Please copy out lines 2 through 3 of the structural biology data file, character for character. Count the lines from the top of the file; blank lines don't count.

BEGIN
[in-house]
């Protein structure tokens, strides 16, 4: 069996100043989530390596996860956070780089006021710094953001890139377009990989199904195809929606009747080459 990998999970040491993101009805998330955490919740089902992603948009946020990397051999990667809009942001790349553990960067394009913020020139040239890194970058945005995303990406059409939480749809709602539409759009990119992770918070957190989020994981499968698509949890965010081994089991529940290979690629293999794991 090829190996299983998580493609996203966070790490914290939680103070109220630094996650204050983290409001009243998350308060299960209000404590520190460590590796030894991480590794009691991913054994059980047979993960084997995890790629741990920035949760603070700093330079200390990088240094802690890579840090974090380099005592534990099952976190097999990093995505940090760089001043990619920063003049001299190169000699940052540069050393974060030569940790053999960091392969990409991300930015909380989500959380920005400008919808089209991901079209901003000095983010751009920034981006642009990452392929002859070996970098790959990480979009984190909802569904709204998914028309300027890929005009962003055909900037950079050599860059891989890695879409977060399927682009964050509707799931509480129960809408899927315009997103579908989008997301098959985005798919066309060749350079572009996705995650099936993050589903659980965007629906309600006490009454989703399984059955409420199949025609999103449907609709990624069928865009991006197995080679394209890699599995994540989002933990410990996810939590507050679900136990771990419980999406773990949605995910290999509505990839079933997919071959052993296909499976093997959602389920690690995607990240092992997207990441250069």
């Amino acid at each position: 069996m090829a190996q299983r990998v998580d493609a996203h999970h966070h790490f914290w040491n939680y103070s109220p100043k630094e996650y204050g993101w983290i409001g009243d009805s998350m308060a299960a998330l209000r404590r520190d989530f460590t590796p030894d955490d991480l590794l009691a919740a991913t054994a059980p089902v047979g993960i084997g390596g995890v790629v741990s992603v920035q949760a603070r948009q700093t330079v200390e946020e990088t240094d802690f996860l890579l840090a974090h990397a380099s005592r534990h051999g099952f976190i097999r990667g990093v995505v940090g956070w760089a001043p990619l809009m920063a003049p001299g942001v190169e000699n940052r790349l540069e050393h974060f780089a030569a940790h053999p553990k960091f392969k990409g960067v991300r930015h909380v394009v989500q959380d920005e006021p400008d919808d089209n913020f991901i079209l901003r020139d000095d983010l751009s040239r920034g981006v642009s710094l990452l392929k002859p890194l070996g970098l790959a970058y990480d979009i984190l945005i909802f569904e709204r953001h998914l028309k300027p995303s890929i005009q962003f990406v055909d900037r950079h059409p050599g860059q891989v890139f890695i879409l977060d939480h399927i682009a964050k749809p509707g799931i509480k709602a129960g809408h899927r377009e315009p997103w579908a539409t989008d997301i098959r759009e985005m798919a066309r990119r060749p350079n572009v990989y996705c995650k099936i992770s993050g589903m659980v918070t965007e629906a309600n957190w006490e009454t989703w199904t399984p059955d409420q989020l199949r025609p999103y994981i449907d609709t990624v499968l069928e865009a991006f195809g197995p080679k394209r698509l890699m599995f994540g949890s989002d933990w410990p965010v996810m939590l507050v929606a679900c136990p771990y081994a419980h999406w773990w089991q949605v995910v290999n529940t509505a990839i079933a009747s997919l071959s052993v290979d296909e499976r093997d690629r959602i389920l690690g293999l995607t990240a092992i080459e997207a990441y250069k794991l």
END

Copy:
């Protein structure tokens, strides 16, 4: 069996100043989530390596996860956070780089006021710094953001890139377009990989199904195809929606009747080459 990998999970040491993101009805998330955490919740089902992603948009946020990397051999990667809009942001790349553990960067394009913020020139040239890194970058945005995303990406059409939480749809709602539409759009990119992770918070957190989020994981499968698509949890965010081994089991529940290979690629293999794991 090829190996299983998580493609996203966070790490914290939680103070109220630094996650204050983290409001009243998350308060299960209000404590520190460590590796030894991480590794009691991913054994059980047979993960084997995890790629741990920035949760603070700093330079200390990088240094802690890579840090974090380099005592534990099952976190097999990093995505940090760089001043990619920063003049001299190169000699940052540069050393974060030569940790053999960091392969990409991300930015909380989500959380920005400008919808089209991901079209901003000095983010751009920034981006642009990452392929002859070996970098790959990480979009984190909802569904709204998914028309300027890929005009962003055909900037950079050599860059891989890695879409977060399927682009964050509707799931509480129960809408899927315009997103579908989008997301098959985005798919066309060749350079572009996705995650099936993050589903659980965007629906309600006490009454989703399984059955409420199949025609999103449907609709990624069928865009991006197995080679394209890699599995994540989002933990410990996810939590507050679900136990771990419980999406773990949605995910290999509505990839079933997919071959052993296909499976093997959602389920690690995607990240092992997207990441250069």
């Amino acid at each position: 069996m090829a190996q299983r990998v998580d493609a996203h999970h966070h790490f914290w040491n939680y103070s109220p100043k630094e996650y204050g993101w983290i409001g009243d009805s998350m308060a299960a998330l209000r404590r520190d989530f460590t590796p030894d955490d991480l590794l009691a919740a991913t054994a059980p089902v047979g993960i084997g390596g995890v790629v741990s992603v920035q949760a603070r948009q700093t330079v200390e946020e990088t240094d802690f996860l890579l840090a974090h990397a380099s005592r534990h051999g099952f976190i097999r990667g990093v995505v940090g956070w760089a001043p990619l809009m920063a003049p001299g942001v190169e000699n940052r790349l540069e050393h974060f780089a030569a940790h053999p553990k960091f392969k990409g960067v991300r930015h909380v394009v989500q959380d920005e006021p400008d919808d089209n913020f991901i079209l901003r020139d000095d983010l751009s040239r920034g981006v642009s710094l990452l392929k002859p890194l070996g970098l790959a970058y990480d979009i984190l945005i909802f569904e709204r953001h998914l028309k300027p995303s890929i005009q962003f990406v055909d900037r950079h059409p050599g860059q891989v890139f890695i879409l977060d939480h399927i682009a964050k749809p509707g799931i509480k709602a129960g809408h899927r377009e315009p997103w579908a539409t989008d997301i098959r759009e985005m798919a066309r990119r060749p350079n572009v990989y996705c995650k099936i992770s993050g589903m659980v918070t965007e629906a309600n957190w006490e009454t989703w199904t399984p059955d409420q989020l199949r025609p999103y994981i449907d609709t990624v499968l069928e865009a991006f195809g197995p080679k394209r698509l890699m599995f994540g949890s989002d933990w410990p965010v996810m939590l507050v929606a679900c136990p771990y081994a419980h999406w773990w089991q949605v995910v290999n529940t509505a990839i079933a009747s997919l071959s052993v290979d296909e499976r093997d690629r959602i389920l690690g293999l995607t990240a092992i080459e997207a990441y250069k794991l």